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Dec, 2010

Taxi drivers, ethnic shops, ebay sellers, market stall holders, fast food outlets and couriers are among those being targeted by the Revenue in a crackdown on the now burgeoning ‘shadow’ economy, according to The Sunday Business Post.

Presumably, the black economy is no longer a PC way to describe the nixer state?

The Revenue says tackling tax cheats will become a major priority over the next four years as income taxes rise and welfare is slashed during the recession. The taxman received new powers in this area earlier this year but will be looking for even more in the forthcoming Finance Act.

“Non-compliance is always a challenge for Revenue administration but, in periods of recession, this challenge grows,” the Revenue said. “The shadow economy will grow unless there is a very strong and visible response by Revenue.”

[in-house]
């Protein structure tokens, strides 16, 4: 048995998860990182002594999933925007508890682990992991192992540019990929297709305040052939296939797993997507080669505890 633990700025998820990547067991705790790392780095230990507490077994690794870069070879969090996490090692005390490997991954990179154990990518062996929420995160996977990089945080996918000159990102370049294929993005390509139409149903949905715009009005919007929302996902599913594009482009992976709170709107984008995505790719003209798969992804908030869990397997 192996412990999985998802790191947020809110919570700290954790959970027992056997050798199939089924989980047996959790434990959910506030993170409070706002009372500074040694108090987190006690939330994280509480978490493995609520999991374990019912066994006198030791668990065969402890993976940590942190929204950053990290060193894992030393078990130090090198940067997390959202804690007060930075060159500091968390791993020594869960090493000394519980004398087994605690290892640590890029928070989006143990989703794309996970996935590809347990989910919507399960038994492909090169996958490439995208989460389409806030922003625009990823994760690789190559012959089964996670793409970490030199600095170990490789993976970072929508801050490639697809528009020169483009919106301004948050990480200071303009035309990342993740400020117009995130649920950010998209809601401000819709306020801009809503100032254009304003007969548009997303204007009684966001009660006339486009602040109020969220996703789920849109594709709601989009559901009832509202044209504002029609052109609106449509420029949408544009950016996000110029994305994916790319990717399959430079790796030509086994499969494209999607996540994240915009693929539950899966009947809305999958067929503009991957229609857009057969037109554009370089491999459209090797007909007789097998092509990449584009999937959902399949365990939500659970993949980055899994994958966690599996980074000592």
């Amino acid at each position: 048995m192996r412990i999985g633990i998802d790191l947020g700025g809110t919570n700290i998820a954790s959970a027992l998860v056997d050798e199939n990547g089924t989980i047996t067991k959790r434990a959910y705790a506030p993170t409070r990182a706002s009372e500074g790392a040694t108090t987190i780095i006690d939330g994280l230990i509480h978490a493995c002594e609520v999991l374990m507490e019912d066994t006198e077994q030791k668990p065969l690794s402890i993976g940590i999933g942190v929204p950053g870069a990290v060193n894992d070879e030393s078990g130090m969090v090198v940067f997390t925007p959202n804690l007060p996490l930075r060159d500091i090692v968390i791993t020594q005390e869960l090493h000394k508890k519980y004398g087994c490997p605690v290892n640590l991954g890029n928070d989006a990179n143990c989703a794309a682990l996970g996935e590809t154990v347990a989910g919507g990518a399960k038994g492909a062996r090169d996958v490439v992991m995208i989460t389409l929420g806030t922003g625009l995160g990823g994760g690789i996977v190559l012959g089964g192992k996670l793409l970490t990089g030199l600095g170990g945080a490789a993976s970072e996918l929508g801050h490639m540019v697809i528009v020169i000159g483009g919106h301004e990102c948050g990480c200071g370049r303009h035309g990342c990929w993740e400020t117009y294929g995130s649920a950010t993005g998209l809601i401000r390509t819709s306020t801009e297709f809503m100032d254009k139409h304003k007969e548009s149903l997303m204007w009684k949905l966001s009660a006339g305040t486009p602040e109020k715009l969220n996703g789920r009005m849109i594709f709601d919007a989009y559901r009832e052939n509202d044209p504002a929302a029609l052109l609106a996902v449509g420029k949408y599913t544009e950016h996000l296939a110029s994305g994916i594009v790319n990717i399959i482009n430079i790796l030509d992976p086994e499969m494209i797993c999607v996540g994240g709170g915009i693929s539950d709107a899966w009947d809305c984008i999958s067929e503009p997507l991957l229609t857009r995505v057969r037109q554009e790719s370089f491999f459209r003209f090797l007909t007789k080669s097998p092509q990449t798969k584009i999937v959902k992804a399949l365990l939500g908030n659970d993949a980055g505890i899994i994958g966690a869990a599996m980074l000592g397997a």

Closer ties are being forged with the Department of Social Welfare to identify potential cheats and with companies who are willing to blow the whistle on competitors who are abusing the law and thereby gaining an unfair advantage.

“Increasingly, trade groups, which are under pressure from their members who are trying to comply with their tax duties, are prepared to share specific information with Revenue, and there is ongoing dialogue with a number of groups,” a spokeswoman said. “In particular, we are learning specific information about locations, practices and people whose tax evasion is putting others out of business in certain sectors.”

Martin Whelan of the Construction Industry Federation estimated the shadow economy in the building industry was costing the economy €350m a year.

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